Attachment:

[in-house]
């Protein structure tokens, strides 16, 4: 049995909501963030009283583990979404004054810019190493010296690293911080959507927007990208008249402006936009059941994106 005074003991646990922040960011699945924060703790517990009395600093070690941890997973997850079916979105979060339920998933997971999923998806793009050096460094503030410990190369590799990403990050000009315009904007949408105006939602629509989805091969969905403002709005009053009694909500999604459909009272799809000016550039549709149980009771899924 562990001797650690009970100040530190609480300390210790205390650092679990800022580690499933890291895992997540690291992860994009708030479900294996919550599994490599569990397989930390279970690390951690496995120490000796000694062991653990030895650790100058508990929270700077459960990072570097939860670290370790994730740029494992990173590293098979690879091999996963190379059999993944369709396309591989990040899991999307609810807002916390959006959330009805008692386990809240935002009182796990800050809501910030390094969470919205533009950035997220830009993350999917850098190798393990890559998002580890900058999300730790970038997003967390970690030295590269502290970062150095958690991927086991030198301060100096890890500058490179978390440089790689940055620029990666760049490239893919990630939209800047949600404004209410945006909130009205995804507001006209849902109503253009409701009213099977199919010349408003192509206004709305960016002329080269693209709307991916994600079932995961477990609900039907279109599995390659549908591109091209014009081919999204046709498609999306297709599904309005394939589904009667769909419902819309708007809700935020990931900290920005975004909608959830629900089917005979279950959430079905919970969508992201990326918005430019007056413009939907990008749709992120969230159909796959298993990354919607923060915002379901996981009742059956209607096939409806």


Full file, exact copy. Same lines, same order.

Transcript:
[in-house]
């Protein structure tokens, strides 16, 4: 049995909501963030009283583990979404004054810019190493010296690293911080959507927007990208008249402006936009059941994106 005074003991646990922040960011699945924060703790517990009395600093070690941890997973997850079916979105979060339920998933997971999923998806793009050096460094503030410990190369590799990403990050000009315009904007949408105006939602629509989805091969969905403002709005009053009694909500999604459909009272799809000016550039549709149980009771899924 562990001797650690009970100040530190609480300390210790205390650092679990800022580690499933890291895992997540690291992860994009708030479900294996919550599994490599569990397989930390279970690390951690496995120490000796000694062991653990030895650790100058508990929270700077459960990072570097939860670290370790994730740029494992990173590293098979690879091999996963190379059999993944369709396309591989990040899991999307609810807002916390959006959330009805008692386990809240935002009182796990800050809501910030390094969470919205533009950035997220830009993350999917850098190798393990890559998002580890900058999300730790970038997003967390970690030295590269502290970062150095958690991927086991030198301060100096890890500058490179978390440089790689940055620029990666760049490239893919990630939209800047949600404004209410945006909130009205995804507001006209849902109503253009409701009213099977199919010349408003192509206004709305960016002329080269693209709307991916994600079932995961477990609900039907279109599995390659549908591109091209014009081919999204046709498609999306297709599904309005394939589904009667769909419902819309708007809700935020990931900290920005975004909608959830629900089917005979279950959430079905919970969508992201990326918005430019007056413009939907990008749709992120969230159909796959298993990354919607923060915002379901996981009742059956209607096939409806």